Use of government/publicly owned land (e.g. Ministry of Defence sites, old hospital sites) at a nominal cost or other sites bought on a long term government loan. Planning, commissioning and funding of layout, infrastructure, housing, shops, industry and cultural buildings by a Garden City Development Corporation set up by govern­ment, local authorities, charitable trusts etc. Loans to be repaid as land values and leasehold rents rise.

  1. Principle

The town development to be based upon attracting industry and commerce to the town so as to allow residents to work near home and to provide for their needs.


Government and European Union grants to encourage industry to locate in particular areas of the country could be used to attract industry. Commuting will still be important and good rail/road links to major employment centres are critical in attracting residents and industry.

  1. Principle

The town to be of a fixed maximum size with a permanent agricultural/green belt surrounding it to allow access to the countryside, for agricultural use, to prevent sprawl and to preserve the separate identity of the town.


Research to be carried out to determine whether Ebenezer Howard’s 30,000 maximum population is still the right size for a sense of community and for an economically successful town. The use of some of the agricultural land for market gardening with produce sold in the town would be a sustainability benefit. Public rights of way to be provided through the agricultural belt.


The spatial planning of the town and its architectural character to be of the highest quality and to reflect current good design and innovation. This needs a progressive master plan that contains well planned, intelligently designed neighbourhoods, integrated housing, industry, employment and education, together with facilities for shopping, leisure, health and welfare.


The use of urban design and architectural competitions to attract the best talent and as judged by national bodies and local interest. A scheme of management should control changes to the appearance of the buildings and to building densities.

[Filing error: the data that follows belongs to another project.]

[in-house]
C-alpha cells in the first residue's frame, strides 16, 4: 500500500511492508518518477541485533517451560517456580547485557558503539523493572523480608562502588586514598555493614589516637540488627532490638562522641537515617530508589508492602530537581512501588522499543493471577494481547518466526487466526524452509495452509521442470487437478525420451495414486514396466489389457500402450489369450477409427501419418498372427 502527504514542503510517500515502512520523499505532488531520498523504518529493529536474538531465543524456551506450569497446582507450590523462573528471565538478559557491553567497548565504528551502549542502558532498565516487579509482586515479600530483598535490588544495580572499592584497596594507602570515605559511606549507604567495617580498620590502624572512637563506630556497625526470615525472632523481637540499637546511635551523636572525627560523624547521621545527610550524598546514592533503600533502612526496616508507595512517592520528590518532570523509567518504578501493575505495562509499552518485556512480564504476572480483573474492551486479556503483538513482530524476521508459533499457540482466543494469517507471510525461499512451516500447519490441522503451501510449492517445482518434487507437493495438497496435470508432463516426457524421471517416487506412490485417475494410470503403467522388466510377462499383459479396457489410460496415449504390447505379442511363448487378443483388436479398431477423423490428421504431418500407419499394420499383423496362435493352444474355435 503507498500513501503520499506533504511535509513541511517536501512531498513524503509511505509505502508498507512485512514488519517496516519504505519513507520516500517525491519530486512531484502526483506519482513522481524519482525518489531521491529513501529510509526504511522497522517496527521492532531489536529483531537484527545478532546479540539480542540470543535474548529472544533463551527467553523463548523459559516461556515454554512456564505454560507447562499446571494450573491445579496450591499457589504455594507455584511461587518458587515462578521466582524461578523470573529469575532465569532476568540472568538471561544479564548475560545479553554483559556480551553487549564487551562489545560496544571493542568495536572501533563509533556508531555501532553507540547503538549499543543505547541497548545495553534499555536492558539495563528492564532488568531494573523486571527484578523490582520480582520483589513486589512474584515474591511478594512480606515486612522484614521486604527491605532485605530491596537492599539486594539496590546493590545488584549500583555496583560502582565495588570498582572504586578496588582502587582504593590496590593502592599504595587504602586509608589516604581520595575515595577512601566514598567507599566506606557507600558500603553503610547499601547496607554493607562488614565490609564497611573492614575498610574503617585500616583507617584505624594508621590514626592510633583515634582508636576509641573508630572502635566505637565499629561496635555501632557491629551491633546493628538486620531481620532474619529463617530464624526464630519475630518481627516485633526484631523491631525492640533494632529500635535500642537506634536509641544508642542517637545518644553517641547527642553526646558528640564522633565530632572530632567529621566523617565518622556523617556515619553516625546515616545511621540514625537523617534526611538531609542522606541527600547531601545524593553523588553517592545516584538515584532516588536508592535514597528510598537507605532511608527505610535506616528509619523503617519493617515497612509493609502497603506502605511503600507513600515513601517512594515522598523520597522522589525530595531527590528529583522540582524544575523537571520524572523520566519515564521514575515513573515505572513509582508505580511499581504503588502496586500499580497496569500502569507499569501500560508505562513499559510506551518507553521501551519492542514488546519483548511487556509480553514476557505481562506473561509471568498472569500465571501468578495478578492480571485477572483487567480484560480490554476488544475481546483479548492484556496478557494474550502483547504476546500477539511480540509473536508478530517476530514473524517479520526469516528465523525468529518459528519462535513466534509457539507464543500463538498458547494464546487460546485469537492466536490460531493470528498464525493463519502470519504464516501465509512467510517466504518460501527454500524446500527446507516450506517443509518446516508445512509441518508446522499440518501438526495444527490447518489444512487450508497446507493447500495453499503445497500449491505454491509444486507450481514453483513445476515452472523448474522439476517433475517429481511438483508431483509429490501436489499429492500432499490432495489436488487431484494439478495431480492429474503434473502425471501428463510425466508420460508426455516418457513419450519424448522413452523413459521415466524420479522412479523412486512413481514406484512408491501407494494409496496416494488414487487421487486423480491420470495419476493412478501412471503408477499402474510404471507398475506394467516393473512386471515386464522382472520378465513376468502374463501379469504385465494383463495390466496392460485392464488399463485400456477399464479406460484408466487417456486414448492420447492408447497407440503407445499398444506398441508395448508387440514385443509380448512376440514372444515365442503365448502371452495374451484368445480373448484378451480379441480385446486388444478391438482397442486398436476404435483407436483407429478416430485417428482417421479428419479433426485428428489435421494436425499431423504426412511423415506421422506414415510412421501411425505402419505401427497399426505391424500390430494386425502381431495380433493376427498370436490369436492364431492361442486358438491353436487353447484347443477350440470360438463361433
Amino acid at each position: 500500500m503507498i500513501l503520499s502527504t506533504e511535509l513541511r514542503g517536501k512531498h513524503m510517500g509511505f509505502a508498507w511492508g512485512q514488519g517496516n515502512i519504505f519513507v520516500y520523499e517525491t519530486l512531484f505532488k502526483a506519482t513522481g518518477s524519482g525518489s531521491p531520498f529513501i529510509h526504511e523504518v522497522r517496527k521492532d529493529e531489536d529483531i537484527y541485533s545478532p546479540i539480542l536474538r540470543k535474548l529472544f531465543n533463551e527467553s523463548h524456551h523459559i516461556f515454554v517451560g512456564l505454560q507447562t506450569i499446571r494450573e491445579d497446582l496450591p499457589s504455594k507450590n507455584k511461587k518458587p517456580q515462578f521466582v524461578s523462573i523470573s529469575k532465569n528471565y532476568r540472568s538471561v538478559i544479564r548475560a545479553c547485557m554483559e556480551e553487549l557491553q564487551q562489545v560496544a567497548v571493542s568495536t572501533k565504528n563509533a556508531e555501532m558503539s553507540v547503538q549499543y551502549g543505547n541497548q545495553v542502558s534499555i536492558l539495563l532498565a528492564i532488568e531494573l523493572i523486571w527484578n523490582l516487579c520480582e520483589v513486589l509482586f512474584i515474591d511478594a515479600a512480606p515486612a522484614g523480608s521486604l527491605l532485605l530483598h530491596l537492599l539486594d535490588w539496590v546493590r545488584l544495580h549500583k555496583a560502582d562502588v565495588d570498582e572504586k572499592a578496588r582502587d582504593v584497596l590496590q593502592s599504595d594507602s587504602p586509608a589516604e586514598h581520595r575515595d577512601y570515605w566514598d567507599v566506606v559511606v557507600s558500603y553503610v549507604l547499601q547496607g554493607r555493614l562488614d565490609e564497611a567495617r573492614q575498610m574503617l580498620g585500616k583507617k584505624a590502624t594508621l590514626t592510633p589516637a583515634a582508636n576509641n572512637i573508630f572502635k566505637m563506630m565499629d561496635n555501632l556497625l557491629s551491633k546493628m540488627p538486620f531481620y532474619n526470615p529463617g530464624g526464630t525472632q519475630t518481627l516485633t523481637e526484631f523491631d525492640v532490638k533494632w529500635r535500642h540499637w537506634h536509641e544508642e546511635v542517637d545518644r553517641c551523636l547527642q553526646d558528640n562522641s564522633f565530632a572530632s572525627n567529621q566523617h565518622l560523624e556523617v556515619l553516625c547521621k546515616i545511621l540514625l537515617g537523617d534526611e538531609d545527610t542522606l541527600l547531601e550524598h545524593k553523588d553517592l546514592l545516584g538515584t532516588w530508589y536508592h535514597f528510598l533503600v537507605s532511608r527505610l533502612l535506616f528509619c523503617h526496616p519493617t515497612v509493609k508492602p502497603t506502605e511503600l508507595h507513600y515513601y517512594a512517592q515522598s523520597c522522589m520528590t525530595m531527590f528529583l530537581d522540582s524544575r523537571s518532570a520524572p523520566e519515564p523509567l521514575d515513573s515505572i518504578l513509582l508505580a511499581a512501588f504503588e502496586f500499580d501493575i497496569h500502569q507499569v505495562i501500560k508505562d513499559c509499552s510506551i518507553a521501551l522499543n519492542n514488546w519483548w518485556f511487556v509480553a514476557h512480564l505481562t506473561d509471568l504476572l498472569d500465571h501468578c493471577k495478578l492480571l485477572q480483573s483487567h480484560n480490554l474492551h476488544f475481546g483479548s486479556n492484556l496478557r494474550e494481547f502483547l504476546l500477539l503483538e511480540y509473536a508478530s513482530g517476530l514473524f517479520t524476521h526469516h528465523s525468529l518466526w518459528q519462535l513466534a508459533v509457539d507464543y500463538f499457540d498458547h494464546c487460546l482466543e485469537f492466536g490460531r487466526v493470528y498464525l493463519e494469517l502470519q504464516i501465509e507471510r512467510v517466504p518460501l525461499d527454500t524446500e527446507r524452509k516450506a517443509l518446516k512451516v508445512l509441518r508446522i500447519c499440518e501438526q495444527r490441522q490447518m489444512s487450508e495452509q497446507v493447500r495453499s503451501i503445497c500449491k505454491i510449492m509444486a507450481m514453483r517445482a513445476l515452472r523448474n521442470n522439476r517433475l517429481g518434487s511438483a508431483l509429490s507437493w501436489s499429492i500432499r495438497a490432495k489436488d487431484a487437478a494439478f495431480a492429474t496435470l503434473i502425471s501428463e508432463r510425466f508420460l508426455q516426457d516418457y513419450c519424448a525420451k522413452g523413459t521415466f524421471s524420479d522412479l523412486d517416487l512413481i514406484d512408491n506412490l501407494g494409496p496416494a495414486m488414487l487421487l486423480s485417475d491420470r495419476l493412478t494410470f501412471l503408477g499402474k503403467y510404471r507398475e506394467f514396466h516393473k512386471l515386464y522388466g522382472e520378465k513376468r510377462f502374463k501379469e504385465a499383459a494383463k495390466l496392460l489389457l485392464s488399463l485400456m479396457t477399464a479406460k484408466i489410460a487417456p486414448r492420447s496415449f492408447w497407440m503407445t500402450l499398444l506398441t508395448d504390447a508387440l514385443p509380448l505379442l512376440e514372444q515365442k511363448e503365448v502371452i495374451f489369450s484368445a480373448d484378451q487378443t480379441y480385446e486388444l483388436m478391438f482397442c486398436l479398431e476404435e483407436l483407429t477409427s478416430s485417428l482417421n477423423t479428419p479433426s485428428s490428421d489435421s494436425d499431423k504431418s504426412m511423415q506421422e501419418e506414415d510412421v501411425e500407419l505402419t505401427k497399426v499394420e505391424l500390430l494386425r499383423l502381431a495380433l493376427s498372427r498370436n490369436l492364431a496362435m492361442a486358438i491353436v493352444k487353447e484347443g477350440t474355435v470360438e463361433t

1. Principle

The increase in development value of the land to be retained for the benefit of the community and the freehold interest to be administered in the interest of the community, not the few.


The grant of the land at a nominal cost or long term loan to the Development Corporation will allow borrowing for infrastructure, planning and layout and the cost of the first buildings. The use of leasehold tenure for commercial property will provide income for the future benefit of residents. A management body to be set up after the development corporation has done its job, and this body to have paid employees answerable to a board of locally elected independent people. Cost of housing for sale to be at current market value and affordable rented housing not to be subject to Right to Buy.

  1. Principle

The encouragement of community spirit through cultural, social and sporting recreation.


The setting up of social structures to help foster community spirit and the provision of community cultural, social and sporting facilities.